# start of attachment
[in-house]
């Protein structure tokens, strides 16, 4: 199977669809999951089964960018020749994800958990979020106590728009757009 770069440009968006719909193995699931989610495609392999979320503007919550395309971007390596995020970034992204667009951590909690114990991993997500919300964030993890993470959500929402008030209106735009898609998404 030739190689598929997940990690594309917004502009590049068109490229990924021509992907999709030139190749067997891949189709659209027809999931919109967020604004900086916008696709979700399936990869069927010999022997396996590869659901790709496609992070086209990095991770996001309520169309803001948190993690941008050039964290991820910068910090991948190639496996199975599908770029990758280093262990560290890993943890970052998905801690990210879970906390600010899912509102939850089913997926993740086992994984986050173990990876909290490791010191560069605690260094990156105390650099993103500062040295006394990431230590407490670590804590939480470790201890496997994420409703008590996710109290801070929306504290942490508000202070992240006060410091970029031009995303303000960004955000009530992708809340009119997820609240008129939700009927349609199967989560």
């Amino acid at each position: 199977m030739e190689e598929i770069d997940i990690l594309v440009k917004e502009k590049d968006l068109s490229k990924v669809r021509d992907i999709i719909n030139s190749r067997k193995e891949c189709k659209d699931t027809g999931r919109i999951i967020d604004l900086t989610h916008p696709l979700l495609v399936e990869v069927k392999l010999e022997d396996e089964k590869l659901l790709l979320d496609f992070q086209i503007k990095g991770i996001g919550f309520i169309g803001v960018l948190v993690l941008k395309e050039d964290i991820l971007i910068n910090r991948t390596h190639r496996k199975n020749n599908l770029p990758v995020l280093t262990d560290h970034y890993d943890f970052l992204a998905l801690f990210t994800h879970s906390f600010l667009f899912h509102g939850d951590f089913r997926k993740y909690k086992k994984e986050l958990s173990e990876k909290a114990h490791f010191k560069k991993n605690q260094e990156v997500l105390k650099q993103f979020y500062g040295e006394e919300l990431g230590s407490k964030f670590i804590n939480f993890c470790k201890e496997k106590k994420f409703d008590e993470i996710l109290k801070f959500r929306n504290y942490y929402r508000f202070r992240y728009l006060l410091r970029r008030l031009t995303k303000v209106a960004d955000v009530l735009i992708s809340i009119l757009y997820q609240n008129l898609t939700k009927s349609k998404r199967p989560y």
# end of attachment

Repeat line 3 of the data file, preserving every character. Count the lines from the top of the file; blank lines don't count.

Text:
């Amino acid at each position: 199977m030739e190689e598929i770069d997940i990690l594309v440009k917004e502009k590049d968006l068109s490229k990924v669809r021509d992907i999709i719909n030139s190749r067997k193995e891949c189709k659209d699931t027809g999931r919109i999951i967020d604004l900086t989610h916008p696709l979700l495609v399936e990869v069927k392999l010999e022997d396996e089964k590869l659901l790709l979320d496609f992070q086209i503007k990095g991770i996001g919550f309520i169309g803001v960018l948190v993690l941008k395309e050039d964290i991820l971007i910068n910090r991948t390596h190639r496996k199975n020749n599908l770029p990758v995020l280093t262990d560290h970034y890993d943890f970052l992204a998905l801690f990210t994800h879970s906390f600010l667009f899912h509102g939850d951590f089913r997926k993740y909690k086992k994984e986050l958990s173990e990876k909290a114990h490791f010191k560069k991993n605690q260094e990156v997500l105390k650099q993103f979020y500062g040295e006394e919300l990431g230590s407490k964030f670590i804590n939480f993890c470790k201890e496997k106590k994420f409703d008590e993470i996710l109290k801070f959500r929306n504290y942490y929402r508000f202070r992240y728009l006060l410091r970029r008030l031009t995303k303000v209106a960004d955000v009530l735009i992708s809340i009119l757009y997820q609240n008129l898609t939700k009927s349609k998404r199967p989560y």